English 331: Special Topics in Writing: Politics and Rhetoric
The study of rhetoric as both a productive and analytic art has a long and varied history, stretching back to the fifth century BCE and forward to the present. Rhetoric is multi-disciplinary and its principles are utilized in every area of contemporary life, perhaps none more conspicuously than in politics. This course introduces students to the principles and history of rhetoric through the subject of political discourse. We will look specifically at the rhetorical construction of the American political system, the discourses that make this system intelligible to different publics, and we will study how complex and controversial issues get communicated and consumed through the media. Students will read and analyze political speeches, campaign rhetoric, and policy documents. They will also craft their own rhetorical guides to contemporary political debates.
English 331: Special Topics in Writing: Screenwriting Workshop
The first weeks of the class will focus on identifying elements of structure, character and craft in films that work and don’t work. In other words, you’ll see how someone else does it. Subsequent classes will analyze aspects of the hero, forces of antagonism, characteristics of effective dialogue, scene and act design and basic elements of screenplay format. Peer critiques will play an important role in the success of the class. By the end of the semester, students will produce a revised first act (25 pages) of an original screenplay. Texts include: Snyder, Save the Cat; Bowles, Mangravite, and Zorn, The Complete Screenwriter’s Manual; Campbell, The Power of Myth.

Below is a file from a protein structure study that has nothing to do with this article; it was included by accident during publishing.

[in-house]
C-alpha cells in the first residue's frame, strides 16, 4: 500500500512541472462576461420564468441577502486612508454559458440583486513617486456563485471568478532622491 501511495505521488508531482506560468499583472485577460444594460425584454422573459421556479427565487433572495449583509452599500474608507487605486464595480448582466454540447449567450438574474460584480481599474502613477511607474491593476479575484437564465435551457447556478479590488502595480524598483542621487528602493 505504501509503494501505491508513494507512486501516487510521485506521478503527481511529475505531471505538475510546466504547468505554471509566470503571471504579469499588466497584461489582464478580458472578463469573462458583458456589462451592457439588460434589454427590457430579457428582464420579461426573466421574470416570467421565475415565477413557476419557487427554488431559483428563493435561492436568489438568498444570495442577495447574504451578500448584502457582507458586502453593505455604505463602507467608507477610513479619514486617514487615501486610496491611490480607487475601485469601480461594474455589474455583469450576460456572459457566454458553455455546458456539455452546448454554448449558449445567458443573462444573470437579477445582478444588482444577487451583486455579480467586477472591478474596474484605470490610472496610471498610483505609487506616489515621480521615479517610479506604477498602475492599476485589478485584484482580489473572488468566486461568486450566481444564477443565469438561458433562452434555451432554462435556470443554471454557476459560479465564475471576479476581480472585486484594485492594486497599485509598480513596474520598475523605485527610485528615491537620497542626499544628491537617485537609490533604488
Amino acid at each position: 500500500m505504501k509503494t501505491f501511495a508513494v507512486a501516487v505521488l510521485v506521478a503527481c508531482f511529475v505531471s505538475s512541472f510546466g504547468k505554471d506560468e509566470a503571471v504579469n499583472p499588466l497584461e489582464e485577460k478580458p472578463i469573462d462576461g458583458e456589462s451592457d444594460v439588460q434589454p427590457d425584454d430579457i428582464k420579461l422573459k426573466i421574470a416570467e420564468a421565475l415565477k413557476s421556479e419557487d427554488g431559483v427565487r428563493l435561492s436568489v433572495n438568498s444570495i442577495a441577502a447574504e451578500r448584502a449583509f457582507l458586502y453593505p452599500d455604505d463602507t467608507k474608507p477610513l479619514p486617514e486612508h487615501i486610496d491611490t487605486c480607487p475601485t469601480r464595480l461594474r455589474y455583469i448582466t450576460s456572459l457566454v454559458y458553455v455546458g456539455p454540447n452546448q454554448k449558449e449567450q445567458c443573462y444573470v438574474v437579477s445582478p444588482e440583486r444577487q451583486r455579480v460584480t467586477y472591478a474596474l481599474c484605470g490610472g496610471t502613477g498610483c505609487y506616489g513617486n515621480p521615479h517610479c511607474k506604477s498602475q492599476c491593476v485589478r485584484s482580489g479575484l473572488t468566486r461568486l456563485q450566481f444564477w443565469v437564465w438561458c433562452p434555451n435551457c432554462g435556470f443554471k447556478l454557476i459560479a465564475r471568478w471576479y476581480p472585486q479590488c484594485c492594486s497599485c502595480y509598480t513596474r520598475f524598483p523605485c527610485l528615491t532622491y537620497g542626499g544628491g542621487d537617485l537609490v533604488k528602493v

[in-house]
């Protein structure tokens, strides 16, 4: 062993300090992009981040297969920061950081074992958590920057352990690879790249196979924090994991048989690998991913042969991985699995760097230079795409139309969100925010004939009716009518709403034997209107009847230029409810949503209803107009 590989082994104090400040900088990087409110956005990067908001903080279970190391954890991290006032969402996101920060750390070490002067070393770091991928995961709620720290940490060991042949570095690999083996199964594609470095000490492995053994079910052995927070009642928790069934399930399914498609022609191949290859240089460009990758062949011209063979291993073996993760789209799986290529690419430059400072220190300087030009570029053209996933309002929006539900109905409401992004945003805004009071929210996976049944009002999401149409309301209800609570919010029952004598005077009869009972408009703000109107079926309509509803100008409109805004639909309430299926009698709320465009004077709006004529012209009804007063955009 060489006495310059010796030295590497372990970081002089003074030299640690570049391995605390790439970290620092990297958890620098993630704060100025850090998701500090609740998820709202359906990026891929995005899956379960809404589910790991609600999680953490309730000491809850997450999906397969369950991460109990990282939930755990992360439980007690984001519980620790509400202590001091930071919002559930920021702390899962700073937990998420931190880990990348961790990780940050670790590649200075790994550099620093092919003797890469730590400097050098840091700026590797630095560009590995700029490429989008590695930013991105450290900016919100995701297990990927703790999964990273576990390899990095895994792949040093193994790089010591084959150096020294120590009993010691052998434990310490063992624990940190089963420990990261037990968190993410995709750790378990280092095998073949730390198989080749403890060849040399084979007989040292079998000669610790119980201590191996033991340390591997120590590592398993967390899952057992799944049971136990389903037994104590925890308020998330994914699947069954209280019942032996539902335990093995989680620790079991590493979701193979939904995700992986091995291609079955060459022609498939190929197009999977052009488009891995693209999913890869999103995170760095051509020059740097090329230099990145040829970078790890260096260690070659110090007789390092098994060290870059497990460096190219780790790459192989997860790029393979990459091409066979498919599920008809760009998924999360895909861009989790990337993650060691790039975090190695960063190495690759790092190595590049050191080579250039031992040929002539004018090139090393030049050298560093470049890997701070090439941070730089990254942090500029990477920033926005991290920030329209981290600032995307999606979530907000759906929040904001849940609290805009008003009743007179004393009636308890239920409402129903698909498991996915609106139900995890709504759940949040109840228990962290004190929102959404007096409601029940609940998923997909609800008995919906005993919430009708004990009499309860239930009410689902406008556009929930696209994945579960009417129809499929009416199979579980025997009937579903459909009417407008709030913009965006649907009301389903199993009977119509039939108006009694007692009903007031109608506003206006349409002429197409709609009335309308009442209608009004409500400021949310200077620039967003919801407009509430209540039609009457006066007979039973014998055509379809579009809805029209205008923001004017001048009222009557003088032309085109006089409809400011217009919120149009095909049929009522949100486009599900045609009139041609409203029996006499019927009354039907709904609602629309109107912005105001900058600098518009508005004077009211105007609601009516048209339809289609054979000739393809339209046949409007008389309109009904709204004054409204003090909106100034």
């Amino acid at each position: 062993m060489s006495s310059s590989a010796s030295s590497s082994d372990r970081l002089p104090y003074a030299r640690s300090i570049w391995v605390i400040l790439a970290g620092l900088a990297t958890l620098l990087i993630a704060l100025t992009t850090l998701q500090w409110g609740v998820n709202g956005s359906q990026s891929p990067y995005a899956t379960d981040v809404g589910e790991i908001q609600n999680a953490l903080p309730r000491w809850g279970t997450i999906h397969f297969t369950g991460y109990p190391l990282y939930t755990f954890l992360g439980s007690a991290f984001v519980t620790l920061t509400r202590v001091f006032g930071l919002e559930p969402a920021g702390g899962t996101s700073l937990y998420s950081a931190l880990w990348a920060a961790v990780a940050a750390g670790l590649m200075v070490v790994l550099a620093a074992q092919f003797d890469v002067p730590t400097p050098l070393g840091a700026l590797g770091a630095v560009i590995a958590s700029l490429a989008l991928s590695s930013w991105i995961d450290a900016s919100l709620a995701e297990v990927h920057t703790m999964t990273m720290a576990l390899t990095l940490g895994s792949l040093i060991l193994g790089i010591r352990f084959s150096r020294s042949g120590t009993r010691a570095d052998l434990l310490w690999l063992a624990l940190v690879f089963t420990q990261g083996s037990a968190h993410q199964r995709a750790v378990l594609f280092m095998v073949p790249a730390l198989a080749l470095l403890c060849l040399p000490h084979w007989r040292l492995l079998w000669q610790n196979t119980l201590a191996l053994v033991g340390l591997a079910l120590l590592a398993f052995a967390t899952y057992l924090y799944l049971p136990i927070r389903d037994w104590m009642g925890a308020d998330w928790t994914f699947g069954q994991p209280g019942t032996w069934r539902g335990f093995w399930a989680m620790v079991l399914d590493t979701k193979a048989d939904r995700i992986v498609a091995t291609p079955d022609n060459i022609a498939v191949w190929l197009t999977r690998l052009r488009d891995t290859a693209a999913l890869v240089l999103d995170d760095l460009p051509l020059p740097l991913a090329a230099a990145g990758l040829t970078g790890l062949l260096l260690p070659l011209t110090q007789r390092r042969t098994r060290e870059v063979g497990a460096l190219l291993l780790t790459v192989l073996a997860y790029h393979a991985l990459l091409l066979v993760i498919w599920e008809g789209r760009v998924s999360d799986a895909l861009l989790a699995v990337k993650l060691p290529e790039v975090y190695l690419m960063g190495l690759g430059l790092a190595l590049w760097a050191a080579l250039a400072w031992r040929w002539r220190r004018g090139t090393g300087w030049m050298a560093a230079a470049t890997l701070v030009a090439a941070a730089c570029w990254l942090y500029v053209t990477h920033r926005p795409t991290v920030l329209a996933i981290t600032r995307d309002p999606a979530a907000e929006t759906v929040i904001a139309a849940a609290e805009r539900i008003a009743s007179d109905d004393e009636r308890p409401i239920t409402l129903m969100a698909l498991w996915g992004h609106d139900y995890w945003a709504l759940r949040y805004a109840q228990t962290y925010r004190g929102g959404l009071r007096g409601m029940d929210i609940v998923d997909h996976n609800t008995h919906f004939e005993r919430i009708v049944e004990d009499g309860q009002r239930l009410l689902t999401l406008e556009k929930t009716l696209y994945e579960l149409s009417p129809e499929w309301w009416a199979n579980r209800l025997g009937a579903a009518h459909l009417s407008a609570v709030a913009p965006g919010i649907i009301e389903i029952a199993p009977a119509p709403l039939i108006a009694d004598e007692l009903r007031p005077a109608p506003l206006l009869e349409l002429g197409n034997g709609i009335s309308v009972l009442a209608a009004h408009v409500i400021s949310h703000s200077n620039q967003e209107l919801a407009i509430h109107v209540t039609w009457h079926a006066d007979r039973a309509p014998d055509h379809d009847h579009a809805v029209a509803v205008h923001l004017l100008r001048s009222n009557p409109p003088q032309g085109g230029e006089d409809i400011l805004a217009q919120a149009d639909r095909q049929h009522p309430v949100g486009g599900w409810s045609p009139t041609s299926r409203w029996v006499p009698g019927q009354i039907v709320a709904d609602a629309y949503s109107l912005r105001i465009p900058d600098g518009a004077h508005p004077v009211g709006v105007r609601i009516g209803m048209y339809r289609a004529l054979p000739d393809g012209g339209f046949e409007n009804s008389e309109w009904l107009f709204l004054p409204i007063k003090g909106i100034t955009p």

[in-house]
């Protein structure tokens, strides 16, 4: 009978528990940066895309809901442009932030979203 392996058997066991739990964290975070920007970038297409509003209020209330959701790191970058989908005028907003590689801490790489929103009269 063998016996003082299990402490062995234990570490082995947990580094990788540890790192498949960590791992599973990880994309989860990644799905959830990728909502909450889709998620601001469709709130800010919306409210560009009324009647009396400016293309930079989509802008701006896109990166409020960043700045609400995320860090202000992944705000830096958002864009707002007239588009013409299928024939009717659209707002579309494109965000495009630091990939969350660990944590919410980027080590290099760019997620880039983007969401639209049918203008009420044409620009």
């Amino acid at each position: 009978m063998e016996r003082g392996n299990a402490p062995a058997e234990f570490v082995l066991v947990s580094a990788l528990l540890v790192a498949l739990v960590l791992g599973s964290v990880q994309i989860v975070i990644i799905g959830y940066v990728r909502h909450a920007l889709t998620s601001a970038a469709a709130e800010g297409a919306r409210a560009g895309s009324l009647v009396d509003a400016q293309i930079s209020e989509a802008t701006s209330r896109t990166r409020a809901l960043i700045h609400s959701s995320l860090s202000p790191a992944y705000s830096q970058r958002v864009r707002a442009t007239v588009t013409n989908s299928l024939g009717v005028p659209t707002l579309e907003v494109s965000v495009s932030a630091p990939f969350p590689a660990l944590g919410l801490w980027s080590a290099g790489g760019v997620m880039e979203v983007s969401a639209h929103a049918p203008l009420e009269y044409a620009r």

English 435: Advanced Study in American Literature: The Contemporary American Short Story
This course examines short story production in America since 1950, including concentrated study of select authors, through the lens of genre theory as well as sociocultural issues such as race, gender, and class. Writers studied include Flannery O’Connor, John Cheever, Toni Cade Bambara, Raymond Carver, Jhumpa Lahiri, and several others.
In conjunction with the Honors Program:
Honors 397 Colloquium: The Vietnam War and American Culture
An examination of the historical and political contexts of America’s involvement in the Vietnam War and the ways the war shaped and changed our literature, film, visual art, music and journalism—as well as our character and identity.